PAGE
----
You have got to love this one. Where were Realtors when brokers were giving out no money down loans and Alt-A junk to the public? Where were Realtors when the $700 billion taxpayer bailout rescued banks? I didn’t hear much opposition about that tax credit for home buyers which amounts to a free taxpayer subsidy to those who buy homes. Now they are opposed to paying taxes earlier? This isn’t even a tax hike. This is a typical case of cognitive dissonance in action.
Some seem to think that we are already out of the woods with the July budget:
For what it is worth, the state is still issuing IOUs. They are however ahead of schedule and are planning to phase out the program come September 4. Even with all the massive cuts in programs and no new revenue streams the state is going to need to borrow some $10.5 billion for the fiscal year. The chart above depicts that situation. Without the borrowing, we would be in the red in a couple of days. And much of the expectation is things will stay at this level:
Keep in mind that the above cuts of approximately $15 billion and the $10.5 billion in borrowing balance the budget for part of the last fiscal year and the 2009-10 year. But the underlying basis is the worst has already occurred. Given the current cuts, it is assured that the economy will face additional pain at least into the next fiscal year. Many have only recently started furloughs which means less disposable income for the economy.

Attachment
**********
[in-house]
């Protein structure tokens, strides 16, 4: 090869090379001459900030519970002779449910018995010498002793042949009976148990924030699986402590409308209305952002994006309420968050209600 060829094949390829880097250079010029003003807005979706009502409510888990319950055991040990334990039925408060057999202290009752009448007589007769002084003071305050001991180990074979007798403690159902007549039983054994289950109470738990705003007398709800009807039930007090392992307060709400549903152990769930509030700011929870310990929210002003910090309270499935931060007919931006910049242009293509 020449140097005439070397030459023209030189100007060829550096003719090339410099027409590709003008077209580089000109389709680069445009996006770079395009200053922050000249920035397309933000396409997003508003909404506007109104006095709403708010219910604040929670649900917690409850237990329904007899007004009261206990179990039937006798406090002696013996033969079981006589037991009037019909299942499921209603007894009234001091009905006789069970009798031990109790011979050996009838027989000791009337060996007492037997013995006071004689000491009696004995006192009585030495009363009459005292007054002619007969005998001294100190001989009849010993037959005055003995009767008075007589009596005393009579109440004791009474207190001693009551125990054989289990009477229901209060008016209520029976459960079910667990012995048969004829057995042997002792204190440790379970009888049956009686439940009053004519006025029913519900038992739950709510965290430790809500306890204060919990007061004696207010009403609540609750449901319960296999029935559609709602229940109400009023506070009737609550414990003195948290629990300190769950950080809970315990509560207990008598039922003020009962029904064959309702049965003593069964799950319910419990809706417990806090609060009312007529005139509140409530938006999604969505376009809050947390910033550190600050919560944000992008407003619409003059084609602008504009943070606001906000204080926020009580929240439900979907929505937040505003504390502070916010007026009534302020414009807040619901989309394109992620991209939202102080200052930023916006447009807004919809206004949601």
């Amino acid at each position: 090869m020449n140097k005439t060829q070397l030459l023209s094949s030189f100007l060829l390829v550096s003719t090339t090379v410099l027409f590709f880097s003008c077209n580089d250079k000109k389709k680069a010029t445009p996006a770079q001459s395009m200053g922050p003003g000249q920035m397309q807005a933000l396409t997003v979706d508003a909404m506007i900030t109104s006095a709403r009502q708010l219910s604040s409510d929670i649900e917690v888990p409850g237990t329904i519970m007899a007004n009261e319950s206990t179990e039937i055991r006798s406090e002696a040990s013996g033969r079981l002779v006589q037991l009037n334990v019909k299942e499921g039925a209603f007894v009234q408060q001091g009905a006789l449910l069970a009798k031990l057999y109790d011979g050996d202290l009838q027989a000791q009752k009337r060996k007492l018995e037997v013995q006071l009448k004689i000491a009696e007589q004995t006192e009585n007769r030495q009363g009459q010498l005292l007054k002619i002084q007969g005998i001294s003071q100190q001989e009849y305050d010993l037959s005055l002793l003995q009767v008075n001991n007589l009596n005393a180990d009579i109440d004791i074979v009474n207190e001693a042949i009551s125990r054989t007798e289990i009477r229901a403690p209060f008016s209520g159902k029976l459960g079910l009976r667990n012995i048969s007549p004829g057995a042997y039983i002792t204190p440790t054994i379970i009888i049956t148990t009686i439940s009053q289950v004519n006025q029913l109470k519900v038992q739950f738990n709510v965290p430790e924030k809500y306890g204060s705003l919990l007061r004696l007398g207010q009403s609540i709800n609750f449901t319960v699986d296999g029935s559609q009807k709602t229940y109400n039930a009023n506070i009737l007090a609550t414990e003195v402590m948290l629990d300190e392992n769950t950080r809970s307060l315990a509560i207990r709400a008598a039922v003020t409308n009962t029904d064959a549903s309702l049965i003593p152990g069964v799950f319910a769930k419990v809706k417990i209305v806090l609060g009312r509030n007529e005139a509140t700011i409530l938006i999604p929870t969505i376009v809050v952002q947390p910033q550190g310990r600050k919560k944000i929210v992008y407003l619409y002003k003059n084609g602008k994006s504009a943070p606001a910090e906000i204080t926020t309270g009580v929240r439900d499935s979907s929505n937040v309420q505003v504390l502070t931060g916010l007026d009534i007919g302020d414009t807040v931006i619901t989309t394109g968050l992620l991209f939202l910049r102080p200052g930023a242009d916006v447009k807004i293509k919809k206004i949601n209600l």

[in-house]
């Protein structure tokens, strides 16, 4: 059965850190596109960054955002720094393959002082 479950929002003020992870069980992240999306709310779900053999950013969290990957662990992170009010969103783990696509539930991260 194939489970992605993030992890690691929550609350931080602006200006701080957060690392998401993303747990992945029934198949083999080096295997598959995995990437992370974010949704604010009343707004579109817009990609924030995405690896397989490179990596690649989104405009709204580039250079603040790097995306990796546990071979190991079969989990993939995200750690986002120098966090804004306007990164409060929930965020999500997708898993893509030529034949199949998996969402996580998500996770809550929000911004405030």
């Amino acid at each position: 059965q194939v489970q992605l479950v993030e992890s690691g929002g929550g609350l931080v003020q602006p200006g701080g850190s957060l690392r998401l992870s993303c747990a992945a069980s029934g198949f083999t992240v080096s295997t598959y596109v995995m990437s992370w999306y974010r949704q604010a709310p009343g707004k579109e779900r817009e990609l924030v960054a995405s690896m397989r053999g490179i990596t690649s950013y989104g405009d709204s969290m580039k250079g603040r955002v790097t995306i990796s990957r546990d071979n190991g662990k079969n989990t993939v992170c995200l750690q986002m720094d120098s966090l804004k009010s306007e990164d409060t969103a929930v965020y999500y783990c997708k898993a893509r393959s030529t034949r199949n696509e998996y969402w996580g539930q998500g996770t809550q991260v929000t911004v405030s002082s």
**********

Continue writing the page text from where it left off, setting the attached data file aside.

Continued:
The current unemployment rate of 11.9 percent underscores the actual underemployment rate of 22 percent:
And people are doing what they can. The economy has actually pushed many unemployed to seek a new avenue of income. Game shows:
“(USA Today) Before the economy soured, Pomerantz says, few prospective contestants skewed older, college-educated and unemployed. Now its 10%, she says.
Catch 21 players can win a maximum of $50,000 – apparently enough of a draw these days to lure auditioners atypical of the “average Joes” who usually want on. Casting for a third season run of about 200 shows, “it’s absolutely clear we are seeing a lot of professionals who have lost their jobs or are looking for a way to supplement income,” says producer Scott Sternberg.”
People are simply trying to make ends meet. And with 812,000 Californians receiving unemployment insurance, there are many simply trying to figure out how to handle the current downturn in the economy. The unemployment insurance fund has been in the red since the start of the year: